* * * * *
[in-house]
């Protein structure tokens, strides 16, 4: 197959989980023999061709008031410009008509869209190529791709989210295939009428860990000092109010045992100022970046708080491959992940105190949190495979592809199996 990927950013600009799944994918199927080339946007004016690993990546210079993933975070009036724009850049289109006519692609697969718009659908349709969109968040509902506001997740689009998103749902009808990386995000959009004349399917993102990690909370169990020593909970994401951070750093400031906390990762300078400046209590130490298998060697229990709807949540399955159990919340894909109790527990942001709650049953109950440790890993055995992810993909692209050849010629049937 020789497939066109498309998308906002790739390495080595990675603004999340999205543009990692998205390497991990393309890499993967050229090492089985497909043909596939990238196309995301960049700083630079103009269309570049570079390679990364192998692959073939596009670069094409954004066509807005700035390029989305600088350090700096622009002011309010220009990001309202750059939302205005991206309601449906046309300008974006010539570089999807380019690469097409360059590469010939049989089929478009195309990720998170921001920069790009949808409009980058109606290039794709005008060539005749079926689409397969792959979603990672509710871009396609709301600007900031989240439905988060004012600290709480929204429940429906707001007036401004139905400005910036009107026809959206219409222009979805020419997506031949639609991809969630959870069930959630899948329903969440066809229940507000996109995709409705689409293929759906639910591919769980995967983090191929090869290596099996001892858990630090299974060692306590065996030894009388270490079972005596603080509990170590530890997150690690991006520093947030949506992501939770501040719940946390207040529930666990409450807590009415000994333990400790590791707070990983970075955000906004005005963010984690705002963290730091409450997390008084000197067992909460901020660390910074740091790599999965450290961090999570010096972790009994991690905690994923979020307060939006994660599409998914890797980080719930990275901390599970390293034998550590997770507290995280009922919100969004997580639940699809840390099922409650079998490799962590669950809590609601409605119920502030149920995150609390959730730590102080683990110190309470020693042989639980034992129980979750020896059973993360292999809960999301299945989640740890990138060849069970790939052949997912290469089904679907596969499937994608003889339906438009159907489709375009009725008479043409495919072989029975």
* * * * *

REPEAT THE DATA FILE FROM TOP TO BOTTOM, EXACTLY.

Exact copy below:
[in-house]
């Protein structure tokens, strides 16, 4: 197959989980023999061709008031410009008509869209190529791709989210295939009428860990000092109010045992100022970046708080491959992940105190949190495979592809199996 990927950013600009799944994918199927080339946007004016690993990546210079993933975070009036724009850049289109006519692609697969718009659908349709969109968040509902506001997740689009998103749902009808990386995000959009004349399917993102990690909370169990020593909970994401951070750093400031906390990762300078400046209590130490298998060697229990709807949540399955159990919340894909109790527990942001709650049953109950440790890993055995992810993909692209050849010629049937 020789497939066109498309998308906002790739390495080595990675603004999340999205543009990692998205390497991990393309890499993967050229090492089985497909043909596939990238196309995301960049700083630079103009269309570049570079390679990364192998692959073939596009670069094409954004066509807005700035390029989305600088350090700096622009002011309010220009990001309202750059939302205005991206309601449906046309300008974006010539570089999807380019690469097409360059590469010939049989089929478009195309990720998170921001920069790009949808409009980058109606290039794709005008060539005749079926689409397969792959979603990672509710871009396609709301600007900031989240439905988060004012600290709480929204429940429906707001007036401004139905400005910036009107026809959206219409222009979805020419997506031949639609991809969630959870069930959630899948329903969440066809229940507000996109995709409705689409293929759906639910591919769980995967983090191929090869290596099996001892858990630090299974060692306590065996030894009388270490079972005596603080509990170590530890997150690690991006520093947030949506992501939770501040719940946390207040529930666990409450807590009415000994333990400790590791707070990983970075955000906004005005963010984690705002963290730091409450997390008084000197067992909460901020660390910074740091790599999965450290961090999570010096972790009994991690905690994923979020307060939006994660599409998914890797980080719930990275901390599970390293034998550590997770507290995280009922919100969004997580639940699809840390099922409650079998490799962590669950809590609601409605119920502030149920995150609390959730730590102080683990110190309470020693042989639980034992129980979750020896059973993360292999809960999301299945989640740890990138060849069970790939052949997912290469089904679907596969499937994608003889339906438009159907489709375009009725008479043409495919072989029975």